Sunday 28 April 2013

Above all else, love.

Once again I approached the weekend exhausted from the challenges of an hectic week. On Friday, unusually, I had woken in a foul temper and found it hard to shake. Please God I did not allow my odd mood be seen by too many. Journeying home I began to look forward to a weekend with family and friends. I knew we would all be sleepy. The busy-ness in my life is not unique!

Gemma and Tracey arrived in good time for the three of us to catch the bus to the Ashmolean and meet my flatmate. There was an evening event to promote their new Chinese exhibition. At the heart of the museum a huge crowd gathered around the atrium and new staircase. There was to be a live re-enactment of The Scream by Edward Munch. Without warning a young artist standing in the midst of a buzzing huddle of curious by-standers began to scream. He was joined by his secret colleagues. It was an unsettling experience, and sent shivers down the spine. Screaming is an alarm call, we only use it in emergencies - it means something must be done, urgently. Screaming demands that action should be taken. I began to laugh. What action should be taken? The artist began to conduct. He wanted us all to scream. 'Why do we have to scream?', I asked.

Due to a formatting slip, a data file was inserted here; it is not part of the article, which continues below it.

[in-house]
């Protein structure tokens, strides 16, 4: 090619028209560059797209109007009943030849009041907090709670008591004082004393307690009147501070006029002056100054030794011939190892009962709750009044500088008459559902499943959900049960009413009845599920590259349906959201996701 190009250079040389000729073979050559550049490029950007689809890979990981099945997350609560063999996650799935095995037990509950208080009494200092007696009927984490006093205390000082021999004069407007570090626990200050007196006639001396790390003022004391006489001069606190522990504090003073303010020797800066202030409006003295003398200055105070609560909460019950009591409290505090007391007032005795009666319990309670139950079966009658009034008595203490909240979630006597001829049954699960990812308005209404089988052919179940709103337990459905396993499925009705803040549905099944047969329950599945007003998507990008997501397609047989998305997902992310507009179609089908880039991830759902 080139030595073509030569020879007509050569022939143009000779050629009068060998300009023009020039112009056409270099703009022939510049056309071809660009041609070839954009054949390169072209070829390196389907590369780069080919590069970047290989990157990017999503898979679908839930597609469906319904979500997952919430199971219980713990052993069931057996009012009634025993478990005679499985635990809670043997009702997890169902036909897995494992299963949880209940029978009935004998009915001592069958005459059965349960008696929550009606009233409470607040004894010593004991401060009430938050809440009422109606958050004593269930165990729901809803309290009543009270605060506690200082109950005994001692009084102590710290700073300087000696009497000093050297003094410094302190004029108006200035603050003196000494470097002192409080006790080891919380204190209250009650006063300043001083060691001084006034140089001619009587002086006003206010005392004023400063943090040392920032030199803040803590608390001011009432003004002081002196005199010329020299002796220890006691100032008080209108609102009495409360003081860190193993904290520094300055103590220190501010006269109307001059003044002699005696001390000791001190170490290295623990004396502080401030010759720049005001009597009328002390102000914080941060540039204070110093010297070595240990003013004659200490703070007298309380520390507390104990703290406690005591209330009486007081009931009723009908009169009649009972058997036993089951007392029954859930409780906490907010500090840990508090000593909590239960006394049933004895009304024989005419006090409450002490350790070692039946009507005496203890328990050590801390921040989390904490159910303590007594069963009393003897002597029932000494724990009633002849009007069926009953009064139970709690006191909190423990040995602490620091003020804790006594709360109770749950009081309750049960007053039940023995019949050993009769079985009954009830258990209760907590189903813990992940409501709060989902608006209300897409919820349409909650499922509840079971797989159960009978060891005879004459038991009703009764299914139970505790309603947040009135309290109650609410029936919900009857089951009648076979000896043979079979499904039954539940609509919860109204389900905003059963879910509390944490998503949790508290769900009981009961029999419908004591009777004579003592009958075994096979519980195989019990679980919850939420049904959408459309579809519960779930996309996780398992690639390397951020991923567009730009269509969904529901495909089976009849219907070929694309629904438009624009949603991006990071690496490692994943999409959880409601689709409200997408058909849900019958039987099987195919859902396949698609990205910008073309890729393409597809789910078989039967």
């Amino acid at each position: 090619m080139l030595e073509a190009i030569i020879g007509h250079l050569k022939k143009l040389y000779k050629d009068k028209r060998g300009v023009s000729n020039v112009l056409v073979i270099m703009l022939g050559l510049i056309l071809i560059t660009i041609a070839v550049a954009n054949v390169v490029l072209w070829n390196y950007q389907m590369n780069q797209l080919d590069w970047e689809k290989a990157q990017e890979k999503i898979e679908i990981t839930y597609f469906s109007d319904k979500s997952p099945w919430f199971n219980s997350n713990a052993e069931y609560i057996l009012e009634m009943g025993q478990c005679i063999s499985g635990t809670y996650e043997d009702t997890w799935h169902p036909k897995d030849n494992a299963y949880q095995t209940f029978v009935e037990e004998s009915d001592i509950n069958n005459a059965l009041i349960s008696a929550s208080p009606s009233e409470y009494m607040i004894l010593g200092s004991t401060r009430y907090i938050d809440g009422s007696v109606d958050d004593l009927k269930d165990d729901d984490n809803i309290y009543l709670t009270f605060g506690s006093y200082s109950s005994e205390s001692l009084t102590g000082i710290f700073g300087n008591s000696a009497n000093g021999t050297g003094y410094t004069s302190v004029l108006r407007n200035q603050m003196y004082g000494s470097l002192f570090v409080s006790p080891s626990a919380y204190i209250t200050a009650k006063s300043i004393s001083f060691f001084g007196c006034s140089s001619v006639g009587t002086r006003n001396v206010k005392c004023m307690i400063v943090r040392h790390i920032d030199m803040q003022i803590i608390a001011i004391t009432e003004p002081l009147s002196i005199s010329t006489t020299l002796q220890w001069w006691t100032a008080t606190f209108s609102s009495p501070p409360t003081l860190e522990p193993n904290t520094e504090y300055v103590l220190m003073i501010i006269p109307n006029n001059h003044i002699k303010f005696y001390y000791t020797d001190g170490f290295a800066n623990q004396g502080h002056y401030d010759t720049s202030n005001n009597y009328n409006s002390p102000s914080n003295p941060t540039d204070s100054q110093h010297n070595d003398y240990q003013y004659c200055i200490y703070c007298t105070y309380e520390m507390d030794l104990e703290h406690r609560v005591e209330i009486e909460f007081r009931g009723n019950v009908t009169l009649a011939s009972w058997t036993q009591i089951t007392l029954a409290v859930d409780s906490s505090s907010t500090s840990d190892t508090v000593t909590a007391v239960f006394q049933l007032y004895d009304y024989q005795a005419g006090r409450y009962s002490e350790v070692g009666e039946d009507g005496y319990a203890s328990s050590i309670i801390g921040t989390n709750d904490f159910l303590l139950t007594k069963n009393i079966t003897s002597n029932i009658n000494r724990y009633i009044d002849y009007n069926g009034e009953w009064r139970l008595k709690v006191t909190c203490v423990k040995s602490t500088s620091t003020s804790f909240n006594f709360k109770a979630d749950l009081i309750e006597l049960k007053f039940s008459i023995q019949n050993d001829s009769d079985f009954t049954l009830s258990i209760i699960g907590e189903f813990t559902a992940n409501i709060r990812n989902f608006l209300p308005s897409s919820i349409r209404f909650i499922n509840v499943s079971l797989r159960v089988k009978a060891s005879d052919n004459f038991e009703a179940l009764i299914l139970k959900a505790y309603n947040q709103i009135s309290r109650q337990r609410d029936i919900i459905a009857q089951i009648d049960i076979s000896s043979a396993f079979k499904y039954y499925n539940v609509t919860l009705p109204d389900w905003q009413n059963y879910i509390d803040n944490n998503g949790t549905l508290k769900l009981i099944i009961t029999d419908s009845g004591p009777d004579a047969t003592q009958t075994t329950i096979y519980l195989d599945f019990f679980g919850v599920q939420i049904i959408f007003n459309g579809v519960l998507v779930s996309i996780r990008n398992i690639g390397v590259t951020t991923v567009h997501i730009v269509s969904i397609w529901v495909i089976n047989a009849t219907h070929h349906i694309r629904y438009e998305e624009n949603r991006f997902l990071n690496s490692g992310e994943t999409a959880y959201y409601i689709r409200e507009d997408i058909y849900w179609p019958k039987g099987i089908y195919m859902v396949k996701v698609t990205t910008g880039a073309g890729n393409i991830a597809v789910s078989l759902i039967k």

I have since found my answer. There was an urgent action that needed to be taken. After a wonderful evening out Gemma and I brought our friend out to the country to meet with my parents at their home. We had a wonderful shared lunch prepared by my Ma, and sat and gently chatted about many things before we headed out for a walk in the woods. My Ma said we all had to hug a tree. 'Why do we have to do that?', I asked. But I did it. It took 5 of us to stretch around the trunk. I laughed, and was a little embarrassed. 'Ma! There are other people coming!'. I get my complete love of trees from my Ma. I love the way they feel, the way they smell, the dappled light they cast on the woodland ground.

Then, in the Gospel this morning, the urgency of 'The Scream' returned. Jesus' farewell discourse, his last words before his death. We take notice of the last words people utter, and rightly so. 'Love one another', Jesus says, 'By this love others will know that you are my disciples.' Christian love is demanding, of course, Jesus gives his life out of love and, if we are to love as he loved, we will give our lives too. All of a sudden I knew what the scream was about. Love one another. No one ever gave their life to their loved ones by being so sleep they 'couldn't be bothered'. No one ever gave their life to their loved ones by getting so stressed they 'didn't have time'. We give our love and our lives to others by being there, by sharing our energy, laughter, stories, tears, hugs, sorrows, joys. I was screaming at 'The Scream' because sometimes the world of work must stop, we need to step off the treadmill and give our everything to the people that matter. Nothing else  in the world matters so much. And, if that is not happening having a good scream and taking urgent action to remedy matters is vital. With that in mind I spent my Sunday appropriately and looked back over the weekend grateful for family, friends and all the people I love. 

Sunday 14 April 2013

Do you love me?